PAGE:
Definitions for cast iron

This page provides all possible meanings and translations of the word cast iron

Random House Webster's College Dictionary

cast′ i′ron(n.)

  1. an alloy of iron, carbon, and other elements, cast as a soft and strong, or as a hard and brittle iron.

    Category: Metallurgy

Origin of cast iron:

1655–65

cast′-i′ron(adj.)

  1. made of cast iron.

  2. not subject to change or exception:

    a cast-iron rule.

  3. hardy:

    a cast-iron stomach.

Origin of cast-iron:

1655–65

Princeton's WordNet

  1. cast iron(adj)

    an alloy of iron containing so much carbon that it is brittle and so cannot be wrought but must be shaped by casting

  2. cast-iron, iron(adj)

    extremely robust

    "an iron constitution"

Wiktionary

  1. cast iron(Noun)

    A hard and brittle, but strong, alloy of iron, carbon, and silicon, formed by casting in a mould.

  2. cast iron(Adjective)

    Made of cast iron.

  3. cast iron(Adjective)

    Durable; tough; resiliant.

  4. cast iron(Adjective)

    Inflexible or without exception.

  5. Origin: Derived from the casting of this form of iron. See wrought iron for comparison

Webster Dictionary

  1. Cast iron

    highly carbonized iron, the direct product of the blast furnace; -- used for making castings, and for conversion into wrought iron and steel. It can not be welded or forged, is brittle, and sometimes very hard. Besides carbon, it contains sulphur, phosphorus, silica, etc

Freebase

  1. Cast iron

    Cast iron is iron or a ferrous alloy which has been heated until it liquefies, and is then poured into a mould to solidify. It is usually made from pig iron. The alloy constituents affect its colour when fractured: white cast iron has carbide impurities which allow cracks to pass straight through. Grey cast iron has graphitic flakes which deflect a passing crack and initiate countless new cracks as the material breaks. Carbon and silicon are the main alloying elements, with the amount ranging from 2.1–4 wt% and 1–3 wt%, respectively. Iron alloys with less carbon content are known as steel. While this technically makes these base alloys ternary Fe–C–Si alloys, the principle of cast iron solidification is understood from the binary iron–carbon phase diagram. Since the compositions of most cast irons are around the eutectic point of the iron–carbon system, the melting temperatures closely correlate, usually ranging from 1,150 to 1,200 °C, which is about 300 °C lower than the melting point of pure iron. Cast iron tends to be brittle, except for malleable cast irons. With its relatively low melting point, good fluidity, castability, excellent machinability, resistance to deformation and wear resistance, cast irons have become an engineering material with a wide range of applications and are used in pipes, machines and automotive industry parts, such as cylinder heads, cylinder blocks and gearbox cases. It is resistant to destruction and weakening by oxidation.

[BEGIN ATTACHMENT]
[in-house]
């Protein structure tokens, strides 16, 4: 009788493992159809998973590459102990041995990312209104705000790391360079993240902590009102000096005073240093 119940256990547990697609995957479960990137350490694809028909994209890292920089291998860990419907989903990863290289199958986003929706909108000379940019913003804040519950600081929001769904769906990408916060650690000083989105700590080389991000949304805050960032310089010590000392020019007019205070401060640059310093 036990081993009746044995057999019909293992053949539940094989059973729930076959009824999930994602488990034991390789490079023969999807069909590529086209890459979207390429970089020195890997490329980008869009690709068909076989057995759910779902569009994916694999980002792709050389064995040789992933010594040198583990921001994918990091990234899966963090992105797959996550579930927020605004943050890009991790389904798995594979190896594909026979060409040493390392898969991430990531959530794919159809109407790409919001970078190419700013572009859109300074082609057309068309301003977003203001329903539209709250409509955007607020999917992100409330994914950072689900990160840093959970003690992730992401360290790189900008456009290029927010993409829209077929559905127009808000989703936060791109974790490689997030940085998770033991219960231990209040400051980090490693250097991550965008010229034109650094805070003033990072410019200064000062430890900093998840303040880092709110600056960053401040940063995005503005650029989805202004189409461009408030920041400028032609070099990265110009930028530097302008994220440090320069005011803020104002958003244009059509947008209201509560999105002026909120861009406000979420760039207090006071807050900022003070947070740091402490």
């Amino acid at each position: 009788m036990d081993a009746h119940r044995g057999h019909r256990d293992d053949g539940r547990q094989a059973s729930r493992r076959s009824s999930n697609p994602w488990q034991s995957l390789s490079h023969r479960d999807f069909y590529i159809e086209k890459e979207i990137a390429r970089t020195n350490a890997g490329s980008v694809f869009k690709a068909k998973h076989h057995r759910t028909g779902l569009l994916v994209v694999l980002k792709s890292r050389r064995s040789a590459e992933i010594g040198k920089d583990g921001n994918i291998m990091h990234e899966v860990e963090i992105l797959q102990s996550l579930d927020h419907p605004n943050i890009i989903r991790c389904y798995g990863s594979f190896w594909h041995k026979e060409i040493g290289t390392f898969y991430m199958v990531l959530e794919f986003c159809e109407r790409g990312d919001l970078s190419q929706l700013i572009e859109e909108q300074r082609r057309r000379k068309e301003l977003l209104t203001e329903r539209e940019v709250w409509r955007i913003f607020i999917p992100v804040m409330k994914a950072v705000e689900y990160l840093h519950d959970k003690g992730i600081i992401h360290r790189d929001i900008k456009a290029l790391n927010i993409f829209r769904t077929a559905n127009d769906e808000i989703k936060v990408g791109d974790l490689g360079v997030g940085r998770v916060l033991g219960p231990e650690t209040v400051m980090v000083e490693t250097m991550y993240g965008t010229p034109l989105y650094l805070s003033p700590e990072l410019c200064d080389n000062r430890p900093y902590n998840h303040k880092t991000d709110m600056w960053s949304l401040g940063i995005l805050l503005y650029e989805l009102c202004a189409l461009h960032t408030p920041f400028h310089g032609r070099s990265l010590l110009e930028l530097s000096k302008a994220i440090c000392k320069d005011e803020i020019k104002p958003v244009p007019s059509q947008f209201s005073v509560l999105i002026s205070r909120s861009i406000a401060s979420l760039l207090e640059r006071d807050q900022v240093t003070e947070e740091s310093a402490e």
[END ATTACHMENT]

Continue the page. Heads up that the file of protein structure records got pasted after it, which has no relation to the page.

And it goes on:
Translations for cast iron

Kernerman English Multilingual Dictionary

cast iron

unpurified iron melted and shaped in a mould.

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